Will Late-Night TV Go Off the Air in May? Writers Guild Threatens to Pull Plug

WGA promises May 2 strike and halt to “Jimmy Kimmel Live,” “Tonight Show Starring Jimmy Fallon,” “Saturday Night Live,” and more

Wait, you mean to say “Saturday Night Live” may not be around this spring to mock the Trump administration’s antics?

The Writers Guild of America has stated its intention to go on strike beginning May 2 if it is unable to reach a new deal with the Alliance of Motion Picture and Television Producers. The guild sent a letter to media buyers on Tuesday, which was obtained by TheWrap on Wednesday.

The threat of a work stoppage among writers for both big and small screens poses the most immediate threat to late-night TV.

“In the event that we are unable to negotiate a new contract with the AMPTP, a work stoppage will begin May 2,” the guild said in the letter. “Should this occur, writing for television, feature films and digital series will cease.”

It went on: “Late night shows including ‘Tonight Show Starring Jimmy Fallon,’ ‘The Daily Show,’ ‘Jimmy Kimmel Live,’ ‘Saturday Night Live,’ ‘Full Frontal With Samantha Bee, The Late Show With Stephen Colbert’ and others will go off the air.”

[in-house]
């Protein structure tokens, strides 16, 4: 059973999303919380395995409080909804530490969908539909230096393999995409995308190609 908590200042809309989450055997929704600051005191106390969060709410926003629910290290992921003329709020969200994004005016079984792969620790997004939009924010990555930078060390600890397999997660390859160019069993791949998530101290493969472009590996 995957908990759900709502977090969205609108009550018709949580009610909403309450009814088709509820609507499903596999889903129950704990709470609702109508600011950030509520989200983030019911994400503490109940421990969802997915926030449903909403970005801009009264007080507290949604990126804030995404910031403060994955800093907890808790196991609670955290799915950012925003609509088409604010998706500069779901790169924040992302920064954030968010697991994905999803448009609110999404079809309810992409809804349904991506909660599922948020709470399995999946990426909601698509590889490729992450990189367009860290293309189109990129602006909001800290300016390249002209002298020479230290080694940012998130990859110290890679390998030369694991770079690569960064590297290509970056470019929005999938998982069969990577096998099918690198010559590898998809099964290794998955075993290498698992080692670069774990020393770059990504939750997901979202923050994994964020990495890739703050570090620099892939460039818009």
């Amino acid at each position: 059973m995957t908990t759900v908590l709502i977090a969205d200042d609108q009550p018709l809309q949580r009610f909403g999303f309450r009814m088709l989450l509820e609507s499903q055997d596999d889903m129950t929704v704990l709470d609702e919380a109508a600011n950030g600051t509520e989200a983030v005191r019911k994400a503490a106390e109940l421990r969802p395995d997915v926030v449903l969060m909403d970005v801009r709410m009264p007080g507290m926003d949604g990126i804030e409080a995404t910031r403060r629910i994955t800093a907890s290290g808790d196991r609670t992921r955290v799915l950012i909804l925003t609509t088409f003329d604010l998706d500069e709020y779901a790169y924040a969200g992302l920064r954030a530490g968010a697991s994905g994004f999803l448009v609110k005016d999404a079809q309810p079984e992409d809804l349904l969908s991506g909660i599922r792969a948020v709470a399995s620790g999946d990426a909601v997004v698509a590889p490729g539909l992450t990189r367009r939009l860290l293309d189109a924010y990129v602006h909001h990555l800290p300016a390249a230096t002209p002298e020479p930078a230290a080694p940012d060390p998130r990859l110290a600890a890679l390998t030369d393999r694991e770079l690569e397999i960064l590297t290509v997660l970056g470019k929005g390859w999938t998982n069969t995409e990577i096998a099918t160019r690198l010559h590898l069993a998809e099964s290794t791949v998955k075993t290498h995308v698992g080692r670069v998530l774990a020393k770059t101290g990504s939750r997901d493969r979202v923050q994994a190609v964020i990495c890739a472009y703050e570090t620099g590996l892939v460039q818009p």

Yes, you read that correctly: off the air.

So will it really happen?

The guild, whose current contract expires May 1, had been negotiating a new contract for film and TV writers with the AMPTP, but those talks broke down toward the end of last month. The WGA’s negotiating committee called for a strike authorization vote March 24.

The two sides will reconvene at the negotiating table during the week beginning April 10, but the guild has already made contingency plans in the event that it can’t reach a deal with the producers’ alliance. Los Angeles member meetings are set for April 18 and 19, while a New York meeting will also take place on April 19. An online strike authorization vote will begin April 19 at 8:30 p.m. PT through April 24 at noon PT.

Tuesday’s letter also quantified the guild’s demands, estimating that its proposal would cost the entire industry $178 million a year, with the six largest firms ponying up $117 million of that.

The letter also expressed that in the event of a strike, summer 2017 scripted series could also be affected and that “critically, a work stoppage in May could significantly affect the fall television season.”

Lest we forget, the last writers’ strike started in November 2007 and lasted 100 days. It took the industry months, if not, years to recover and resulted in the loss of 25 percent of primetime scripted programming in ’07 and ’08.